Suicidal ideation and suicide attempts in panic disorder and social phobia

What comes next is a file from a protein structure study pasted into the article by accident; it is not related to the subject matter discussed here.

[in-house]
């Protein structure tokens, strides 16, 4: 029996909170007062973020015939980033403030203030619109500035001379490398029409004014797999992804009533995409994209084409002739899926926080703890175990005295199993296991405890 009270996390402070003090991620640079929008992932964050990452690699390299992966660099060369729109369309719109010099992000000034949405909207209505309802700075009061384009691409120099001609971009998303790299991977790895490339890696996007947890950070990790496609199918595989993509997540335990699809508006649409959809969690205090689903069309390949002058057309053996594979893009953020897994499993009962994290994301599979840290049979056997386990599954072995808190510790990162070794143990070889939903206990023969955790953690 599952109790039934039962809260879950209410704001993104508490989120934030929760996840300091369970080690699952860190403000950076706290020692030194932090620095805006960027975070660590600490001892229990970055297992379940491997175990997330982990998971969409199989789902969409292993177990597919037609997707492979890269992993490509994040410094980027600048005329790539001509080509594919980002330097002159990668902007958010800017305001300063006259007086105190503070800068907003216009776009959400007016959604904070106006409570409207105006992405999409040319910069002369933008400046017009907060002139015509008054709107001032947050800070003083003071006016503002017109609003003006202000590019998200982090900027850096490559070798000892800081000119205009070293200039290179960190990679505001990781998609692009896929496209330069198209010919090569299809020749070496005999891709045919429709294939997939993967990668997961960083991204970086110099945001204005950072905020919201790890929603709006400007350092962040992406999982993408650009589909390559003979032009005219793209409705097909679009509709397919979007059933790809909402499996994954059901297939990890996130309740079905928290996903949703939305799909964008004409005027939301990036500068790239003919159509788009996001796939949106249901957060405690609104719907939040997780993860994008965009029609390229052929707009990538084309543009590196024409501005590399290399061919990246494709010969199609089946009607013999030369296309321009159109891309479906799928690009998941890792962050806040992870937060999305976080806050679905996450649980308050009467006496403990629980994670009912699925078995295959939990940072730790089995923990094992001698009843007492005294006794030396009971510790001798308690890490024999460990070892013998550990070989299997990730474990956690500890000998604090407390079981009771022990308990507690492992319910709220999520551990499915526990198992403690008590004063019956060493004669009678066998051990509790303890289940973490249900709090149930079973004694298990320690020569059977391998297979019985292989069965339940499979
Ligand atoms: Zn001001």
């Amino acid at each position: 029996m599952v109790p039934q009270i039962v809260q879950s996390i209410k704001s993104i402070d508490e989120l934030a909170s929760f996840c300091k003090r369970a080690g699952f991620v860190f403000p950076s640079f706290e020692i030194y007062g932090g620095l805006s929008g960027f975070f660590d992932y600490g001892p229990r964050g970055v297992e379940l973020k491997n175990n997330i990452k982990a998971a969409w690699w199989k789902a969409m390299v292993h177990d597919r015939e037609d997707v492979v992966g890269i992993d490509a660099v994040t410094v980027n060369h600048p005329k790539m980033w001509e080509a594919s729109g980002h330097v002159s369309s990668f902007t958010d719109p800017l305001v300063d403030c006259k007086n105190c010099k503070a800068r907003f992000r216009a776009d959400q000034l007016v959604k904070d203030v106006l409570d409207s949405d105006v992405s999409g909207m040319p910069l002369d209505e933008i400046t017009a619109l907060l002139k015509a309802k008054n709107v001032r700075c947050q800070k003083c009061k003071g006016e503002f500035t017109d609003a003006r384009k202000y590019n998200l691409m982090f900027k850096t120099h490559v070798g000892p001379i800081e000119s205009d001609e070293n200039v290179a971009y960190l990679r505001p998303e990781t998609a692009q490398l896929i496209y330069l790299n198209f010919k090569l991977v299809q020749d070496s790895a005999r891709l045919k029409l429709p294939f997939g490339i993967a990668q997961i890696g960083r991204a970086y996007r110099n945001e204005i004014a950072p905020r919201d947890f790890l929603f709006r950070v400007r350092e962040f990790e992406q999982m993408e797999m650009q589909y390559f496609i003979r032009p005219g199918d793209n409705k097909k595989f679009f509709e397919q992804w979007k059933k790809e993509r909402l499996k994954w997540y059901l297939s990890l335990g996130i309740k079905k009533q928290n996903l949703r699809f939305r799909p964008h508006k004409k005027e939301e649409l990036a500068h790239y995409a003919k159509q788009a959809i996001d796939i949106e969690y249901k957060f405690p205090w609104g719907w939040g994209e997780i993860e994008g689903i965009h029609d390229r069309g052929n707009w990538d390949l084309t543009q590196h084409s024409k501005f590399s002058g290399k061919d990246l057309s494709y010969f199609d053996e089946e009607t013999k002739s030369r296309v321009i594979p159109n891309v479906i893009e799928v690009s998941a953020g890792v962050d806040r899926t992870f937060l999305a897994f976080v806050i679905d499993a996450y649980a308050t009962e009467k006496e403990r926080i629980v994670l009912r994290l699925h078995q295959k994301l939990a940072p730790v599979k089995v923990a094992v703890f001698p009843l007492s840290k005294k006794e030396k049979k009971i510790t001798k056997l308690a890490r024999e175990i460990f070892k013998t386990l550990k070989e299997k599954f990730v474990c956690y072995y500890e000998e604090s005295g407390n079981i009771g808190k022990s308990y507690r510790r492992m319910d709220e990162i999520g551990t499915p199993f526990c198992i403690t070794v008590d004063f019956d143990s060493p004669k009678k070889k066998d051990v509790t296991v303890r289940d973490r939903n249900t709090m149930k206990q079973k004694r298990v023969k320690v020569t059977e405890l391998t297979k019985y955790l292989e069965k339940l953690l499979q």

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OBJECTIVE: Using the original National Institute of Mental Health Epidemiologic Catchment Area (ECA) suicide questions in a clinical setting and including a comparison group of patients with social phobia, the authors attempted to replicate the finding of Weissman and associates of a greater risk of suicidal ideation and suicide attempts associated with panic disorder. METHOD: One hundred six patients with panic disorder and 41 patients with social phobia answered the five ECA suicide questions and completed a psychometric assessment package at an anxiety disorders clinic. RESULTS: Thirty-three (31%) of the patients with panic disorder and 14 (34%) of the patients with social phobia reported suicidal ideation in the past year, but only one of the patients with panic disorder and two of the patients with social phobia actually made suicide attempts in the past year. Nineteen (18%) of the patients with panic disorder and five (12%) of the patients with social phobia reported making suicide attempts at other times in their lives. Patients who had made past suicide attempts were significantly more likely to report previous psychiatric hospitalizations and past treatment for depression than were patients who had never attempted suicide. CONCLUSIONS: These results are consistent with the findings of Weissman and associates that a large proportion of individuals with panic disorder report suicidal ideation. However, many patients with social phobia also reported suicidal ideation, and few individuals in either diagnostic group had actually made recent suicide attempts. Although 12%-18% of the patients reported lifetime suicide attempts, there is evidence to suggest that these were in the context of depressive symptoms.
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